LSU may enter the Swamp as 2.5-point favorites, but the numbers don’t tell the whole story about who should emerge victorious Saturday.
For the first time since Tim Tebow was around, the Gators can and should beat the Tigers.
Despite their four-headed rushing attack, dynamic defensive end duo and 5-0 record, the Tigers have been tested early in games that should have been blowouts.
Just a week after barely scratching out a 12-10 victory against unranked Auburn, LSU needed two fourth-quarter touchdowns to hold off Towson — a Colonial Athletic Association team.
The Tigers’ other victims include a daunting lineup of North Texas, Washington and Idaho.
Meanwhile, Florida has shown continued improvement in its first four games. Their opening win against Bowling Green wasn’t pretty, but Will Muschamp’s team has since developed into a balanced, defensive-minded squad that refuses to quit.
In Week 2, the Gators earned a hard-fought road win against Texas A&M before blowing out Tennessee, 37-20, in Knoxville in Week 3. Of course, they beat up on perennial punching bag Kentucky back at the Swamp two weeks ago.
Entering Saturday’s matchup, the Gators should take the bite to the Tigers and prove they are in the same class.
Offensively, the Gators are miles ahead of where they were last season when LSU pummeled them, 41-11. The offensive line — save for senior left tackle Xavier Nixon — has been solid in paving the way for the nation’s No. 20 rushing attack.
Thanks to senior Mike Gillislee’s no-nonsense running style, UF is averaging 224.5 yards per game on the ground and has scored 75 points in its last two games. The 5’11”, 209-pounder consistently gains positive yardage, utilizing his speed in the open field and his power between the tackles.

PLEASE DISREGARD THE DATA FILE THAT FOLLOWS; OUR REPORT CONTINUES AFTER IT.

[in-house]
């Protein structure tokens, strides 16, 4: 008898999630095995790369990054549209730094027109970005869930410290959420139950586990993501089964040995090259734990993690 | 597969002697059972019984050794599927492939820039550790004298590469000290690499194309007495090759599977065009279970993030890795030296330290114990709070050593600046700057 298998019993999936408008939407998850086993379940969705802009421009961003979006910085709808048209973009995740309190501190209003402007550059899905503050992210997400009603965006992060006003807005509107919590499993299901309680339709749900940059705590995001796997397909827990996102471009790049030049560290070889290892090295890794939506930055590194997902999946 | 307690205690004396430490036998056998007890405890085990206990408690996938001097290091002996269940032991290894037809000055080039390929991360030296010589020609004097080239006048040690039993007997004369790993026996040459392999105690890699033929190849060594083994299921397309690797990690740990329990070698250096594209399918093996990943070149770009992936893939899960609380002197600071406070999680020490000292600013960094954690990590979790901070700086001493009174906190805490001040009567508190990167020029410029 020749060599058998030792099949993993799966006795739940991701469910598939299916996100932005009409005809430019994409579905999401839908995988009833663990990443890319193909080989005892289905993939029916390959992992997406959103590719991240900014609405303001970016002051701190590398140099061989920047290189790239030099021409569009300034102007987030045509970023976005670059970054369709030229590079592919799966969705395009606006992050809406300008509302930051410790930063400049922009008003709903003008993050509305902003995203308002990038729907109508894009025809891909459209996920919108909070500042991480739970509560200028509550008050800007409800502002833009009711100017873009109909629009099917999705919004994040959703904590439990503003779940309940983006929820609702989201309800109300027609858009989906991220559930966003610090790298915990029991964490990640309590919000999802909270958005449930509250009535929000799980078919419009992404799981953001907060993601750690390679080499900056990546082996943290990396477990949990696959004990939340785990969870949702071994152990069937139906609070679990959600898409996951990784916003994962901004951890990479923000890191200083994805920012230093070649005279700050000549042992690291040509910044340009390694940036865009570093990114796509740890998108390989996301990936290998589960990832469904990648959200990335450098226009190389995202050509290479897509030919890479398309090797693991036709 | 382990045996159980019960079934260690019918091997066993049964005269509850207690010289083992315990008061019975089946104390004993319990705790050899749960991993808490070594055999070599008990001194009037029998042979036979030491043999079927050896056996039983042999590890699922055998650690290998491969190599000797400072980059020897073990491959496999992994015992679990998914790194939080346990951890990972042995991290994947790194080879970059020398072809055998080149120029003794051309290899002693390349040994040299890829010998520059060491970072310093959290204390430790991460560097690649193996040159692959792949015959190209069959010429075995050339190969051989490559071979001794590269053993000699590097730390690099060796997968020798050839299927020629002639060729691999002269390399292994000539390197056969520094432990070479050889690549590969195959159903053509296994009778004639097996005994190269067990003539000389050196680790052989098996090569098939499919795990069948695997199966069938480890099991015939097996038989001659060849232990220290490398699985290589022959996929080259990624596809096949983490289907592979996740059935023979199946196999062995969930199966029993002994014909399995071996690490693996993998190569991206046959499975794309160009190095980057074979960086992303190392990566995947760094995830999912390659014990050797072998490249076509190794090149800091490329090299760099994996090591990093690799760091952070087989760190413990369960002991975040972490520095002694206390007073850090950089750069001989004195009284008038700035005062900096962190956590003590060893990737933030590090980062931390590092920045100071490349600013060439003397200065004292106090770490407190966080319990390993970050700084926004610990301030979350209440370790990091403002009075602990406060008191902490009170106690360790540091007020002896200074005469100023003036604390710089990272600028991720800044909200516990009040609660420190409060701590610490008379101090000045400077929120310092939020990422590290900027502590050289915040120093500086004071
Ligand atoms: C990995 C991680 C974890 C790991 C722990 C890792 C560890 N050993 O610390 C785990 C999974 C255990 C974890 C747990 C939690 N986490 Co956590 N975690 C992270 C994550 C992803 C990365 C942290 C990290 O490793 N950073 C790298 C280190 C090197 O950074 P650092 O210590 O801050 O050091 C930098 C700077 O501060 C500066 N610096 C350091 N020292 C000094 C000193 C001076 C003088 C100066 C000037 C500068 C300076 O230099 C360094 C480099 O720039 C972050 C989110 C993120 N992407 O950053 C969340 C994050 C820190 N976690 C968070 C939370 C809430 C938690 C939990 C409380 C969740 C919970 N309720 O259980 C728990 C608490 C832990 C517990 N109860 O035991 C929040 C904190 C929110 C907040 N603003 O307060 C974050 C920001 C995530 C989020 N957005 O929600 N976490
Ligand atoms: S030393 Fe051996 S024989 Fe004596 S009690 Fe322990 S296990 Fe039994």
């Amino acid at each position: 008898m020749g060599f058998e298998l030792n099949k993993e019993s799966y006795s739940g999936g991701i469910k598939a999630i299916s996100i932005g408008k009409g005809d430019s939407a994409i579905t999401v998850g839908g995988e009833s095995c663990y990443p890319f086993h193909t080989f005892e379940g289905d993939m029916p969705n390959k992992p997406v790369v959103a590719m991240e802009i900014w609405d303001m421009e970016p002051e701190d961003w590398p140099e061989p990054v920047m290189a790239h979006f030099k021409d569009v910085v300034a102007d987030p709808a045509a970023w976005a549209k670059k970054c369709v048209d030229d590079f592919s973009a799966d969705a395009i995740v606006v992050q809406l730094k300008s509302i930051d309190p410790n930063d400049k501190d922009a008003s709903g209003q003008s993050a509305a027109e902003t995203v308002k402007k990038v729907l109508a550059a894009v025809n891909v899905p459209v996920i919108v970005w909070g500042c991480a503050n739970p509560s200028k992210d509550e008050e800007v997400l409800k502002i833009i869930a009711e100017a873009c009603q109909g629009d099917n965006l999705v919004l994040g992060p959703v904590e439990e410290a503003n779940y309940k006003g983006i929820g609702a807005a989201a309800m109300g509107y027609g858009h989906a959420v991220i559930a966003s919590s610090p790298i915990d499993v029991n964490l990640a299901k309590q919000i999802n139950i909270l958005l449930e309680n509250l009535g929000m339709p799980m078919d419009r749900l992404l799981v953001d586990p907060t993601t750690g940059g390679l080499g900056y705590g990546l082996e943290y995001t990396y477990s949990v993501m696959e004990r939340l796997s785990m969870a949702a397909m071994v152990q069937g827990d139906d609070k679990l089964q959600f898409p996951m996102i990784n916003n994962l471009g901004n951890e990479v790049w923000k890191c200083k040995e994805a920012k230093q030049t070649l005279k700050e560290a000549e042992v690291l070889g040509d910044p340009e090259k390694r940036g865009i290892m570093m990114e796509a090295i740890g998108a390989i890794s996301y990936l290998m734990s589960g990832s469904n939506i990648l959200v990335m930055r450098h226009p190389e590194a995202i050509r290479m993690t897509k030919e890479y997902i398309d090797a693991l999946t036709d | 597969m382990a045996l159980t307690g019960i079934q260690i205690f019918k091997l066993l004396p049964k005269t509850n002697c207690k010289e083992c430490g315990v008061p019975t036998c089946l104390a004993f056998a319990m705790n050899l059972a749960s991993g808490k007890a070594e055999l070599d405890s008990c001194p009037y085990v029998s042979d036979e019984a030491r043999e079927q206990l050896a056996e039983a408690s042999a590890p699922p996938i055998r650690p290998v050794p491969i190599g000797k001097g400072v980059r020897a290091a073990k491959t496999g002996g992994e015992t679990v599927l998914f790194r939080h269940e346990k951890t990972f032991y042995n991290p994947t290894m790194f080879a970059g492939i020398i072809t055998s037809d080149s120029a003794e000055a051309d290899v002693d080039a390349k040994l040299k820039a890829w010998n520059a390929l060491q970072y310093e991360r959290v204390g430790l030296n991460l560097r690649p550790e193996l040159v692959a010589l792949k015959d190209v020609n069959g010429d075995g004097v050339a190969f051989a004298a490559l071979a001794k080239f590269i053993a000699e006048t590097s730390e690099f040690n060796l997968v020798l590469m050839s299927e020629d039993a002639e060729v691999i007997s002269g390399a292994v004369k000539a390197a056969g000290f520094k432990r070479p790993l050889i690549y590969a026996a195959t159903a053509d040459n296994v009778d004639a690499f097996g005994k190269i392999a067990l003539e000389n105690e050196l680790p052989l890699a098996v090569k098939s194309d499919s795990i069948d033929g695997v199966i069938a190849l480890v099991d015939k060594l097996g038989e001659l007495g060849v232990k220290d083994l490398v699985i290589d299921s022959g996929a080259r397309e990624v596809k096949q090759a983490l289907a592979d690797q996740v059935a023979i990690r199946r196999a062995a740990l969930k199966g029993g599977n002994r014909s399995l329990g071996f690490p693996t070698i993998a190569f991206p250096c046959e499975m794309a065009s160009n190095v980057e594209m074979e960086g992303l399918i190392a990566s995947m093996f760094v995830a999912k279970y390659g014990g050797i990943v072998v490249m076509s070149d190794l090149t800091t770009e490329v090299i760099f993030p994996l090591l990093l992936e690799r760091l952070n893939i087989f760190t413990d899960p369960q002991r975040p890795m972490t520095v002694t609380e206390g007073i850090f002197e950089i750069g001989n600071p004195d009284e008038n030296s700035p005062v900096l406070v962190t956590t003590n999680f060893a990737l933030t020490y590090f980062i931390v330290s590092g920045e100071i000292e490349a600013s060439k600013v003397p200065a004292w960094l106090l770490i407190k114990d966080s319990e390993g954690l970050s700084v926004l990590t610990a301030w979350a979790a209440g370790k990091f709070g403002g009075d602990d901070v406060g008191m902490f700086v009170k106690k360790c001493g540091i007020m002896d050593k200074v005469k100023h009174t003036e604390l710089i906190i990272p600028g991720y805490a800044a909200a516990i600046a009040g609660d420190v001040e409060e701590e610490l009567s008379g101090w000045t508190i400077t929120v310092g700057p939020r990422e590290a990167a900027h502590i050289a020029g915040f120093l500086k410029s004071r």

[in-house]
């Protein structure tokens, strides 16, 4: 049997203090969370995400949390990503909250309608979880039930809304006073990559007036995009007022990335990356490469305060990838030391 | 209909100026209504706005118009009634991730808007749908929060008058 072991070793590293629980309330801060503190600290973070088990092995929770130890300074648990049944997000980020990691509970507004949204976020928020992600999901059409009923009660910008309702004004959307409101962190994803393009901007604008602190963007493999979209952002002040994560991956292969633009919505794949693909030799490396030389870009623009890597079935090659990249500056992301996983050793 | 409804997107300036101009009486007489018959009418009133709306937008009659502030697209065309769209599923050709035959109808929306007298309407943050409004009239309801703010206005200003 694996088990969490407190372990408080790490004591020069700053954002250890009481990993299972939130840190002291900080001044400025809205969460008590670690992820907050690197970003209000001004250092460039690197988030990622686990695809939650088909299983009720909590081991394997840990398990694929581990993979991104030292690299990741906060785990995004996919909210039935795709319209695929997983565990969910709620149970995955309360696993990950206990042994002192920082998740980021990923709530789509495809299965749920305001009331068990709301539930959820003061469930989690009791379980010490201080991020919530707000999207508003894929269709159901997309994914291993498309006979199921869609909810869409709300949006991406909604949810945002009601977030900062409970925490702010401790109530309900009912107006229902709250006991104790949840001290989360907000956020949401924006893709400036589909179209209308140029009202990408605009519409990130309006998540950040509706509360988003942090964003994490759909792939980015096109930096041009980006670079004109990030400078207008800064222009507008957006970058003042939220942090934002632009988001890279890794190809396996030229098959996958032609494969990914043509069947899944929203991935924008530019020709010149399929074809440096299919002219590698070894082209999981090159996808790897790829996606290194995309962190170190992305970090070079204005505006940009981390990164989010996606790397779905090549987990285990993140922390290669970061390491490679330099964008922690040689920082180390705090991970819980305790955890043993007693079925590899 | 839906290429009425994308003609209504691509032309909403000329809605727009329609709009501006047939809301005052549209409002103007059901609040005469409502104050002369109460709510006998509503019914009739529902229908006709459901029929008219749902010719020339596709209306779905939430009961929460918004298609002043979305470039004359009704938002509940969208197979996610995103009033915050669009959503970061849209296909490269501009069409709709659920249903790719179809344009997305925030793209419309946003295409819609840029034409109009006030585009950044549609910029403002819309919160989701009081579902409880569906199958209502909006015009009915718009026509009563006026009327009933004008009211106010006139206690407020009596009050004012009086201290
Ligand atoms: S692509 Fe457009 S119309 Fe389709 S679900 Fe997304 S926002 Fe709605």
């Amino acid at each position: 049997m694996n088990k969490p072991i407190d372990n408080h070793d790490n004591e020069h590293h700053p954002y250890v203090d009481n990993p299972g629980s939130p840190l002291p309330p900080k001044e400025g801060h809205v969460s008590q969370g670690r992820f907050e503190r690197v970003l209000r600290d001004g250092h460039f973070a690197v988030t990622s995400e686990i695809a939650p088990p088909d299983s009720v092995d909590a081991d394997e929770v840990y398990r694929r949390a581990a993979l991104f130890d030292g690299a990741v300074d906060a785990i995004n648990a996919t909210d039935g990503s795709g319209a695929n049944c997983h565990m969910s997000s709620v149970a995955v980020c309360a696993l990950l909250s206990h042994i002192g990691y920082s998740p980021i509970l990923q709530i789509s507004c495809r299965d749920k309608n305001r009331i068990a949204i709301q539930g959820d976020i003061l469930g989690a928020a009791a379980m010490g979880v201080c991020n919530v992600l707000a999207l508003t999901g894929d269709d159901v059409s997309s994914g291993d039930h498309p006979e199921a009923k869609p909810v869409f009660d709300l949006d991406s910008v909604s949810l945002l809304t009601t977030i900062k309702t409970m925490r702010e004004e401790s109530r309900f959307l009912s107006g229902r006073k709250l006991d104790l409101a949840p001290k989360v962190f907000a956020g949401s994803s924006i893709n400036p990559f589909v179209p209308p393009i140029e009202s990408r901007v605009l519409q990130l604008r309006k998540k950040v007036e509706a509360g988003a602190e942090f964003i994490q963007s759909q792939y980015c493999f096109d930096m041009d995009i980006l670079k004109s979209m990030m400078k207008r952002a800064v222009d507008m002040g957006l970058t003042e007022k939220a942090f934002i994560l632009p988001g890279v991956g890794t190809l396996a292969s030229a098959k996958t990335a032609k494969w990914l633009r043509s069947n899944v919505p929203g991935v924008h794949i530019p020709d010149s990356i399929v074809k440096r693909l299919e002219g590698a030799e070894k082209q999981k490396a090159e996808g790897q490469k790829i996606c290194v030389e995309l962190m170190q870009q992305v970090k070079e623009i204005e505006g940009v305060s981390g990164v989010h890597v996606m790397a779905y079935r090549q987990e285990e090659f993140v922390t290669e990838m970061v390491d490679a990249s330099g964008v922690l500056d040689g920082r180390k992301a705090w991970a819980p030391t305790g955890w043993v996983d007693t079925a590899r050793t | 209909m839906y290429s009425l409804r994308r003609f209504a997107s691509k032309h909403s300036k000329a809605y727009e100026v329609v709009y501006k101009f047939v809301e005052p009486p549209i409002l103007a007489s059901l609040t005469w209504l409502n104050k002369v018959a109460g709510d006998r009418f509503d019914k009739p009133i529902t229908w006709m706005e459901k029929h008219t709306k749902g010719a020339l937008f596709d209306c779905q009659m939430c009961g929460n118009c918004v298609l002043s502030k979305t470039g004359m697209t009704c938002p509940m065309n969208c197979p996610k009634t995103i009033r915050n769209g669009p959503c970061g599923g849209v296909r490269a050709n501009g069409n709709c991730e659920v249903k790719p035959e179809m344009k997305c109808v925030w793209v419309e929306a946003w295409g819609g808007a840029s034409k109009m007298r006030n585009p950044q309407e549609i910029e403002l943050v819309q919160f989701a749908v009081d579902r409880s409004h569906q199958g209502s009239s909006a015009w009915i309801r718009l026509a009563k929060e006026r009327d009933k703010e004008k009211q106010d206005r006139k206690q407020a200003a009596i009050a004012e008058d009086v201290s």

Between Gillislee, Mack Brown, Matt Jones and a more experienced Hunter Joyer, UF has a lot more firepower than last year’s blazing but undersized stable of Chris Rainey and Jeff Demps.
However, what truly separates this year’s squad from last year’s is the all-important man behind center: Jeff Driskel.
The former top recruit has quickly evolved from a timid freshman backup to an assertive sophomore in his first year as a starter. Driskel’s athleticism buys him extra time in the pocket and gives him the ability to scramble for big gains. Throw in a completion percentage a tick below 70 and a robust 8.8 yards-per-completion average, and the Gators have found themselves a real quarterback.
Driskel hasn’t faced a defense like LSU’s ninth-ranked unit, but the burden doesn’t totally fall on his powerful right shoulder, as the Gators check in just one spot behind the Tigers on defense. Defensive coordinator Dan Quinn’s unit is playing lights out, surrendering just 12.8 points per game, including zero fourth-quarter points.
Playing in the Swamp against one of their most hated rivals should give the Florida defense an extra boost Saturday. Getting back two stalwarts in Jelani Jenkins and Dominique Easley doesn’t hurt, either.
Jenkins — who’s been sidelined with a thumb injury — gives UF’s linebacking corps a sound tackler, versatile blitzer and great leader. According to Gator Nation's Michael DiRocco, the redshirt junior should return to the lineup if he's cleared to play with a cast on his right hand.
Easley — who missed the Kentucky game because of his knee — provides the defensive front with a terrific pass-rusher who’s capable of wrecking havoc in the backfield.
Combined with playmakers like Lerentee McCray, Jon Bostic, Matt Elam and Marcus Roberson, the defense is this team’s bread and butter.
LSU’s offense doesn’t lack playmakers, but UF’s defense is tougher, more experienced and deeper than in recent memory, which should give turnover-prone quarterback Zach Mettenberger fits.
Since arriving in Gainesville, Muschamp has always preached about how the SEC’s best teams run the ball and play great defense. LSU is still among the best at both, but UF is now right there with them.
In what should be a throwback SEC slobber knocker, something’s got to give.
This time around, Florida will defend the Swamp and send the Tigers back to the Bayou licking their wounds.